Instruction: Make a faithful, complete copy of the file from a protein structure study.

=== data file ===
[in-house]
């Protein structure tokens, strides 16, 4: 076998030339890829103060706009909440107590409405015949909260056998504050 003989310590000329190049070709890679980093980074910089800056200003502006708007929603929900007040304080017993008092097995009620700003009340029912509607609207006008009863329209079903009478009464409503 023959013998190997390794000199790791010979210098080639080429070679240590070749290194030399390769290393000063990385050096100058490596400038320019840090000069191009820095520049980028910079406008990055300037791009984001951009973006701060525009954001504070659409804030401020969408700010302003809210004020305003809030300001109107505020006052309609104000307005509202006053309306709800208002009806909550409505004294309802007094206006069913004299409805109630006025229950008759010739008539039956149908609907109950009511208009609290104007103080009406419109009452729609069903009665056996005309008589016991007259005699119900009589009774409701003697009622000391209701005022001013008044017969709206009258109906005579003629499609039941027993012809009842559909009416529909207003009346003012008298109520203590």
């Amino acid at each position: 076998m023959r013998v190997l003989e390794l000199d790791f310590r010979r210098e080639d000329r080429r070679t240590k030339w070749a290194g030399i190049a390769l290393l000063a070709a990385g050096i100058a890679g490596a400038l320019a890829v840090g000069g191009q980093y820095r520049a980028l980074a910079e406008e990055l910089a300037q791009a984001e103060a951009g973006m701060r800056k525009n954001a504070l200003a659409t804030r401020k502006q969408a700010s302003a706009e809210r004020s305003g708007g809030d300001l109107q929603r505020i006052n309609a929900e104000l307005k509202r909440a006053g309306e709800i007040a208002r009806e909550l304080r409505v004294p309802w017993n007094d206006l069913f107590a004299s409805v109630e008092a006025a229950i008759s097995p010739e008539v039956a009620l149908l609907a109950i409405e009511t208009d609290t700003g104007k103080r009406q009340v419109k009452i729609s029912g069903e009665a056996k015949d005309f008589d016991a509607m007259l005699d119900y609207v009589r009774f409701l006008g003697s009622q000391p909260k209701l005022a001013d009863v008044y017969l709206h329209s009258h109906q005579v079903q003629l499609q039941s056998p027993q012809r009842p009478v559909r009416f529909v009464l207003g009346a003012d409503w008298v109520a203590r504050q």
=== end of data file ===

[in-house]
């Protein structure tokens, strides 16, 4: 076998030339890829103060706009909440107590409405015949909260056998504050 003989310590000329190049070709890679980093980074910089800056200003502006708007929603929900007040304080017993008092097995009620700003009340029912509607609207006008009863329209079903009478009464409503 023959013998190997390794000199790791010979210098080639080429070679240590070749290194030399390769290393000063990385050096100058490596400038320019840090000069191009820095520049980028910079406008990055300037791009984001951009973006701060525009954001504070659409804030401020969408700010302003809210004020305003809030300001109107505020006052309609104000307005509202006053309306709800208002009806909550409505004294309802007094206006069913004299409805109630006025229950008759010739008539039956149908609907109950009511208009609290104007103080009406419109009452729609069903009665056996005309008589016991007259005699119900009589009774409701003697009622000391209701005022001013008044017969709206009258109906005579003629499609039941027993012809009842559909009416529909207003009346003012008298109520203590």
């Amino acid at each position: 076998m023959r013998v190997l003989e390794l000199d790791f310590r010979r210098e080639d000329r080429r070679t240590k030339w070749a290194g030399i190049a390769l290393l000063a070709a990385g050096i100058a890679g490596a400038l320019a890829v840090g000069g191009q980093y820095r520049a980028l980074a910079e406008e990055l910089a300037q791009a984001e103060a951009g973006m701060r800056k525009n954001a504070l200003a659409t804030r401020k502006q969408a700010s302003a706009e809210r004020s305003g708007g809030d300001l109107q929603r505020i006052n309609a929900e104000l307005k509202r909440a006053g309306e709800i007040a208002r009806e909550l304080r409505v004294p309802w017993n007094d206006l069913f107590a004299s409805v109630e008092a006025a229950i008759s097995p010739e008539v039956a009620l149908l609907a109950i409405e009511t208009d609290t700003g104007k103080r009406q009340v419109k009452i729609s029912g069903e009665a056996k015949d005309f008589d016991a509607m007259l005699d119900y609207v009589r009774f409701l006008g003697s009622q000391p909260k209701l005022a001013d009863v008044y017969l709206h329209s009258h109906q005579v079903q003629l499609q039941s056998p027993q012809r009842p009478v559909r009416f529909v009464l207003g009346a003012d409503w008298v109520a203590r504050q």